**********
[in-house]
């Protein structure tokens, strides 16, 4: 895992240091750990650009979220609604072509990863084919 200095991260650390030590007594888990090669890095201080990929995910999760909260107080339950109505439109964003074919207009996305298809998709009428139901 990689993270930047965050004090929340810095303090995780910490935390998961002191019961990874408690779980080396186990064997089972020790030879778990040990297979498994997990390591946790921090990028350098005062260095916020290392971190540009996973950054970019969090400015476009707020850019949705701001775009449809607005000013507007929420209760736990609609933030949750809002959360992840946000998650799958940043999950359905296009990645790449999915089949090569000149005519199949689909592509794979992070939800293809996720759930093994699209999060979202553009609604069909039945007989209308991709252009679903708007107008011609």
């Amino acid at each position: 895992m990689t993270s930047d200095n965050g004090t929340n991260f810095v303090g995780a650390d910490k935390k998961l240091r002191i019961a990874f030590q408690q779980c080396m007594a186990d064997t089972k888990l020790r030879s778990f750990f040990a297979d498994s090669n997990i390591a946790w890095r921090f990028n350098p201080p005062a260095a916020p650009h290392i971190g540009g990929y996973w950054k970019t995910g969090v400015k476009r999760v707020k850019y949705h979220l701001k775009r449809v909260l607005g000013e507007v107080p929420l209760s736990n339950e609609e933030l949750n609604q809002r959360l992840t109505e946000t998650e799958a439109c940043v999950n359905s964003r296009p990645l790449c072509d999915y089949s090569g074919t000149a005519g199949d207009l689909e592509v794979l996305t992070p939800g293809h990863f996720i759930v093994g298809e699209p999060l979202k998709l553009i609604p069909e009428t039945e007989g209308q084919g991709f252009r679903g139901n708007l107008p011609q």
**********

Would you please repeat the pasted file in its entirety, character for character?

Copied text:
[in-house]
């Protein structure tokens, strides 16, 4: 895992240091750990650009979220609604072509990863084919 200095991260650390030590007594888990090669890095201080990929995910999760909260107080339950109505439109964003074919207009996305298809998709009428139901 990689993270930047965050004090929340810095303090995780910490935390998961002191019961990874408690779980080396186990064997089972020790030879778990040990297979498994997990390591946790921090990028350098005062260095916020290392971190540009996973950054970019969090400015476009707020850019949705701001775009449809607005000013507007929420209760736990609609933030949750809002959360992840946000998650799958940043999950359905296009990645790449999915089949090569000149005519199949689909592509794979992070939800293809996720759930093994699209999060979202553009609604069909039945007989209308991709252009679903708007107008011609």
């Amino acid at each position: 895992m990689t993270s930047d200095n965050g004090t929340n991260f810095v303090g995780a650390d910490k935390k998961l240091r002191i019961a990874f030590q408690q779980c080396m007594a186990d064997t089972k888990l020790r030879s778990f750990f040990a297979d498994s090669n997990i390591a946790w890095r921090f990028n350098p201080p005062a260095a916020p650009h290392i971190g540009g990929y996973w950054k970019t995910g969090v400015k476009r999760v707020k850019y949705h979220l701001k775009r449809v909260l607005g000013e507007v107080p929420l209760s736990n339950e609609e933030l949750n609604q809002r959360l992840t109505e946000t998650e799958a439109c940043v999950n359905s964003r296009p990645l790449c072509d999915y089949s090569g074919t000149a005519g199949d207009l689909e592509v794979l996305t992070p939800g293809h990863f996720i759930v093994g298809e699209p999060l979202k998709l553009i609604p069909e009428t039945e007989g209308q084919g991709f252009r679903g139901n708007l107008p011609q």